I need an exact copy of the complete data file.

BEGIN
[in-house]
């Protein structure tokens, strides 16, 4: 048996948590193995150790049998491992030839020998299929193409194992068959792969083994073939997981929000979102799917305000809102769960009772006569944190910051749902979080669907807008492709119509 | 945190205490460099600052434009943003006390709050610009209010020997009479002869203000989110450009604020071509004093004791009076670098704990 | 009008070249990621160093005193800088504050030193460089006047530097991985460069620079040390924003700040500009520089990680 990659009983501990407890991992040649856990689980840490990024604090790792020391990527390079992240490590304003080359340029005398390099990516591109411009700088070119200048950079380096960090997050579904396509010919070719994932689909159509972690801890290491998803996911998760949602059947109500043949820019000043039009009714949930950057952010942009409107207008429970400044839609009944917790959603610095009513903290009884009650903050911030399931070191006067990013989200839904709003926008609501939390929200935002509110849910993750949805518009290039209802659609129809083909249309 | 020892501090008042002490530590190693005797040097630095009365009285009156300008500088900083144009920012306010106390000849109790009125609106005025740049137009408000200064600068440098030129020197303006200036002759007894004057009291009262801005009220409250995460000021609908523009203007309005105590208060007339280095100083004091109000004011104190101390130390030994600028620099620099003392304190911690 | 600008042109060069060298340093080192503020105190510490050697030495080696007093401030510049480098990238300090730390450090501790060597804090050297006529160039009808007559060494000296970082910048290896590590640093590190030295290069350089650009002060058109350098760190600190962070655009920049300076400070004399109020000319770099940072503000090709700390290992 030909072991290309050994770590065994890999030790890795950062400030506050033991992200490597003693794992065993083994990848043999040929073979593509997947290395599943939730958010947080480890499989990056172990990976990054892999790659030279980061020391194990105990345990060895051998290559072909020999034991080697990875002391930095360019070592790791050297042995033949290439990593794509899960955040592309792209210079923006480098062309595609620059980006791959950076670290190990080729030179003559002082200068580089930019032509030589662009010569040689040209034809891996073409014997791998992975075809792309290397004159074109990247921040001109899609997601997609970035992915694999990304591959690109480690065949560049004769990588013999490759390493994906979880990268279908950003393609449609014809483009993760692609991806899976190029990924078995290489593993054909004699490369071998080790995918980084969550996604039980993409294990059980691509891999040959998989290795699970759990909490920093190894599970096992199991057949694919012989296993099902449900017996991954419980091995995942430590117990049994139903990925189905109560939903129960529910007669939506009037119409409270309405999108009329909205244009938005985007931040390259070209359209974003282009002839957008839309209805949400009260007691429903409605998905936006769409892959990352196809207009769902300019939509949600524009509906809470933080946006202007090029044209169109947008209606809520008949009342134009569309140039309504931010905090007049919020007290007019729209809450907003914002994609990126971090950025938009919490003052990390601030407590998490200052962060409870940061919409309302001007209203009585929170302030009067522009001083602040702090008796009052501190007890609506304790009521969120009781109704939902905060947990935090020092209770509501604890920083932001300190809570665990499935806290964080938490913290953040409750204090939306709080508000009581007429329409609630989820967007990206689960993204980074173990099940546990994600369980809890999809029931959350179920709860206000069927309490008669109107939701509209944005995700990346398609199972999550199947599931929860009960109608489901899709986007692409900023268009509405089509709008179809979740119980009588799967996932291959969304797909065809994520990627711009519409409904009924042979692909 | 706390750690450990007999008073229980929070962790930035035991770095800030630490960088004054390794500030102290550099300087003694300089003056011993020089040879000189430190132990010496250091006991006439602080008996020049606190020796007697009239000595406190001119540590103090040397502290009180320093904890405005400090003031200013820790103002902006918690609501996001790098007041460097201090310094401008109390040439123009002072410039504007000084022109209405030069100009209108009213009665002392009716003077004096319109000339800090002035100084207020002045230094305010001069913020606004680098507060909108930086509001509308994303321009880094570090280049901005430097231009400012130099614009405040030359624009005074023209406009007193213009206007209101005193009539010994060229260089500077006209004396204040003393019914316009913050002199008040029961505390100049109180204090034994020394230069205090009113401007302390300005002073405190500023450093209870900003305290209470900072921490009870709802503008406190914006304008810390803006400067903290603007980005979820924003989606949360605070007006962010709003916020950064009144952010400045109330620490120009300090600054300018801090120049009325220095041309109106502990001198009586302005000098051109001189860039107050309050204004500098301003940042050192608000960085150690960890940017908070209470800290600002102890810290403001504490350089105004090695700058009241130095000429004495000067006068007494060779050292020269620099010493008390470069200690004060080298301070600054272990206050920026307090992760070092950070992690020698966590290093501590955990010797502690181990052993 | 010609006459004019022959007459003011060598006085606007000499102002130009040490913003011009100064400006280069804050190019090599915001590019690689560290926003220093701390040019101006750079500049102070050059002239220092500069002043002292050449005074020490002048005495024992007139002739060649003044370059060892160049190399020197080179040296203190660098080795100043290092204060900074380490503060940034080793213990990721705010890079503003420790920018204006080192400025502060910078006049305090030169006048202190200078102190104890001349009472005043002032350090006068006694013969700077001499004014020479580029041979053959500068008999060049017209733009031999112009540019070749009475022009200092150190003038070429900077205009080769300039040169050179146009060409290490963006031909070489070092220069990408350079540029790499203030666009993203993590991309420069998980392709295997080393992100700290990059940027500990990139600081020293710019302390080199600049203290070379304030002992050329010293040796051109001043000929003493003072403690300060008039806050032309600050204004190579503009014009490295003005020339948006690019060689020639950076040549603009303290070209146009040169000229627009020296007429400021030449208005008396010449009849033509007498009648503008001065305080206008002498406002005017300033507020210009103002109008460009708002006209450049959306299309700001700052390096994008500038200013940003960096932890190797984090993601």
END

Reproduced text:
[in-house]
């Protein structure tokens, strides 16, 4: 048996948590193995150790049998491992030839020998299929193409194992068959792969083994073939997981929000979102799917305000809102769960009772006569944190910051749902979080669907807008492709119509 | 945190205490460099600052434009943003006390709050610009209010020997009479002869203000989110450009604020071509004093004791009076670098704990 | 009008070249990621160093005193800088504050030193460089006047530097991985460069620079040390924003700040500009520089990680 990659009983501990407890991992040649856990689980840490990024604090790792020391990527390079992240490590304003080359340029005398390099990516591109411009700088070119200048950079380096960090997050579904396509010919070719994932689909159509972690801890290491998803996911998760949602059947109500043949820019000043039009009714949930950057952010942009409107207008429970400044839609009944917790959603610095009513903290009884009650903050911030399931070191006067990013989200839904709003926008609501939390929200935002509110849910993750949805518009290039209802659609129809083909249309 | 020892501090008042002490530590190693005797040097630095009365009285009156300008500088900083144009920012306010106390000849109790009125609106005025740049137009408000200064600068440098030129020197303006200036002759007894004057009291009262801005009220409250995460000021609908523009203007309005105590208060007339280095100083004091109000004011104190101390130390030994600028620099620099003392304190911690 | 600008042109060069060298340093080192503020105190510490050697030495080696007093401030510049480098990238300090730390450090501790060597804090050297006529160039009808007559060494000296970082910048290896590590640093590190030295290069350089650009002060058109350098760190600190962070655009920049300076400070004399109020000319770099940072503000090709700390290992 030909072991290309050994770590065994890999030790890795950062400030506050033991992200490597003693794992065993083994990848043999040929073979593509997947290395599943939730958010947080480890499989990056172990990976990054892999790659030279980061020391194990105990345990060895051998290559072909020999034991080697990875002391930095360019070592790791050297042995033949290439990593794509899960955040592309792209210079923006480098062309595609620059980006791959950076670290190990080729030179003559002082200068580089930019032509030589662009010569040689040209034809891996073409014997791998992975075809792309290397004159074109990247921040001109899609997601997609970035992915694999990304591959690109480690065949560049004769990588013999490759390493994906979880990268279908950003393609449609014809483009993760692609991806899976190029990924078995290489593993054909004699490369071998080790995918980084969550996604039980993409294990059980691509891999040959998989290795699970759990909490920093190894599970096992199991057949694919012989296993099902449900017996991954419980091995995942430590117990049994139903990925189905109560939903129960529910007669939506009037119409409270309405999108009329909205244009938005985007931040390259070209359209974003282009002839957008839309209805949400009260007691429903409605998905936006769409892959990352196809207009769902300019939509949600524009509906809470933080946006202007090029044209169109947008209606809520008949009342134009569309140039309504931010905090007049919020007290007019729209809450907003914002994609990126971090950025938009919490003052990390601030407590998490200052962060409870940061919409309302001007209203009585929170302030009067522009001083602040702090008796009052501190007890609506304790009521969120009781109704939902905060947990935090020092209770509501604890920083932001300190809570665990499935806290964080938490913290953040409750204090939306709080508000009581007429329409609630989820967007990206689960993204980074173990099940546990994600369980809890999809029931959350179920709860206000069927309490008669109107939701509209944005995700990346398609199972999550199947599931929860009960109608489901899709986007692409900023268009509405089509709008179809979740119980009588799967996932291959969304797909065809994520990627711009519409409904009924042979692909 | 706390750690450990007999008073229980929070962790930035035991770095800030630490960088004054390794500030102290550099300087003694300089003056011993020089040879000189430190132990010496250091006991006439602080008996020049606190020796007697009239000595406190001119540590103090040397502290009180320093904890405005400090003031200013820790103002902006918690609501996001790098007041460097201090310094401008109390040439123009002072410039504007000084022109209405030069100009209108009213009665002392009716003077004096319109000339800090002035100084207020002045230094305010001069913020606004680098507060909108930086509001509308994303321009880094570090280049901005430097231009400012130099614009405040030359624009005074023209406009007193213009206007209101005193009539010994060229260089500077006209004396204040003393019914316009913050002199008040029961505390100049109180204090034994020394230069205090009113401007302390300005002073405190500023450093209870900003305290209470900072921490009870709802503008406190914006304008810390803006400067903290603007980005979820924003989606949360605070007006962010709003916020950064009144952010400045109330620490120009300090600054300018801090120049009325220095041309109106502990001198009586302005000098051109001189860039107050309050204004500098301003940042050192608000960085150690960890940017908070209470800290600002102890810290403001504490350089105004090695700058009241130095000429004495000067006068007494060779050292020269620099010493008390470069200690004060080298301070600054272990206050920026307090992760070092950070992690020698966590290093501590955990010797502690181990052993 | 010609006459004019022959007459003011060598006085606007000499102002130009040490913003011009100064400006280069804050190019090599915001590019690689560290926003220093701390040019101006750079500049102070050059002239220092500069002043002292050449005074020490002048005495024992007139002739060649003044370059060892160049190399020197080179040296203190660098080795100043290092204060900074380490503060940034080793213990990721705010890079503003420790920018204006080192400025502060910078006049305090030169006048202190200078102190104890001349009472005043002032350090006068006694013969700077001499004014020479580029041979053959500068008999060049017209733009031999112009540019070749009475022009200092150190003038070429900077205009080769300039040169050179146009060409290490963006031909070489070092220069990408350079540029790499203030666009993203993590991309420069998980392709295997080393992100700290990059940027500990990139600081020293710019302390080199600049203290070379304030002992050329010293040796051109001043000929003493003072403690300060008039806050032309600050204004190579503009014009490295003005020339948006690019060689020639950076040549603009303290070209146009040169000229627009020296007429400021030449208005008396010449009849033509007498009648503008001065305080206008002498406002005017300033507020210009103002109008460009708002006209450049959306299309700001700052390096994008500038200013940003960096932890190797984090993601």